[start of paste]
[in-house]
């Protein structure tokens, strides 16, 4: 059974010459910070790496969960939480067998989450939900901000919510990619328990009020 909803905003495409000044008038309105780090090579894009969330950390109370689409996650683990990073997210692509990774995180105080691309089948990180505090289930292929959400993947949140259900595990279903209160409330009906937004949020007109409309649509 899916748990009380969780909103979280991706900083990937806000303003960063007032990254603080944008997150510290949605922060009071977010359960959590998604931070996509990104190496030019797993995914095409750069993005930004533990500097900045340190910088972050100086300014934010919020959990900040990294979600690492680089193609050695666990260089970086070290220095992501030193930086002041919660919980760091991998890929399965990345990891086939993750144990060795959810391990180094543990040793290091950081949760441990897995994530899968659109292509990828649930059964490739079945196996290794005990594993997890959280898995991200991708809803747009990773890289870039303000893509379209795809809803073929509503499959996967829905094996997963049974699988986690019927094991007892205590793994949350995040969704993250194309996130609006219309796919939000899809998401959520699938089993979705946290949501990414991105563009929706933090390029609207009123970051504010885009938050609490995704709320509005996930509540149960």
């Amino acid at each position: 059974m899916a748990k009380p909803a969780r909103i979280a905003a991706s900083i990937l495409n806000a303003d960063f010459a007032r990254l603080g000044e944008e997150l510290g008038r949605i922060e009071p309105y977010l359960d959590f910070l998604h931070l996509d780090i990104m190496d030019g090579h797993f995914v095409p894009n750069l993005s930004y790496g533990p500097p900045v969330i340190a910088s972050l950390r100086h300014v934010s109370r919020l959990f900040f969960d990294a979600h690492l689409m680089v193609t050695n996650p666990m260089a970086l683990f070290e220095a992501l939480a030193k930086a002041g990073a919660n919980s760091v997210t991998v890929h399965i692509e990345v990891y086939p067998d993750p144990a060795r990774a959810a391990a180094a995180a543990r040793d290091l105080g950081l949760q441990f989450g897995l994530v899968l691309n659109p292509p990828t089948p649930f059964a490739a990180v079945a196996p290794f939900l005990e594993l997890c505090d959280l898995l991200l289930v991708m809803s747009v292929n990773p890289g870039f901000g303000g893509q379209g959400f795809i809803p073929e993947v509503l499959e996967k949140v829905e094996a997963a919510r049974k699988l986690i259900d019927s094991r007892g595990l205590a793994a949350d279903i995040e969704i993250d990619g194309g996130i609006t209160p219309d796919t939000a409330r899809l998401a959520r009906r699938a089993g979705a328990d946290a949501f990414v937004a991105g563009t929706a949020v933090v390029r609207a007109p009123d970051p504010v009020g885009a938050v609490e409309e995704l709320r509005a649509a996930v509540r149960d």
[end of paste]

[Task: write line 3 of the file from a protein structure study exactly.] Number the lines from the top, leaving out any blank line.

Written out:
């Amino acid at each position: 059974m899916a748990k009380p909803a969780r909103i979280a905003a991706s900083i990937l495409n806000a303003d960063f010459a007032r990254l603080g000044e944008e997150l510290g008038r949605i922060e009071p309105y977010l359960d959590f910070l998604h931070l996509d780090i990104m190496d030019g090579h797993f995914v095409p894009n750069l993005s930004y790496g533990p500097p900045v969330i340190a910088s972050l950390r100086h300014v934010s109370r919020l959990f900040f969960d990294a979600h690492l689409m680089v193609t050695n996650p666990m260089a970086l683990f070290e220095a992501l939480a030193k930086a002041g990073a919660n919980s760091v997210t991998v890929h399965i692509e990345v990891y086939p067998d993750p144990a060795r990774a959810a391990a180094a995180a543990r040793d290091l105080g950081l949760q441990f989450g897995l994530v899968l691309n659109p292509p990828t089948p649930f059964a490739a990180v079945a196996p290794f939900l005990e594993l997890c505090d959280l898995l991200l289930v991708m809803s747009v292929n990773p890289g870039f901000g303000g893509q379209g959400f795809i809803p073929e993947v509503l499959e996967k949140v829905e094996a997963a919510r049974k699988l986690i259900d019927s094991r007892g595990l205590a793994a949350d279903i995040e969704i993250d990619g194309g996130i609006t209160p219309d796919t939000a409330r899809l998401a959520r009906r699938a089993g979705a328990d946290a949501f990414v937004a991105g563009t929706a949020v933090v390029r609207a007109p009123d970051p504010v009020g885009a938050v609490e409309e995704l709320r509005a649509a996930v509540r149960d």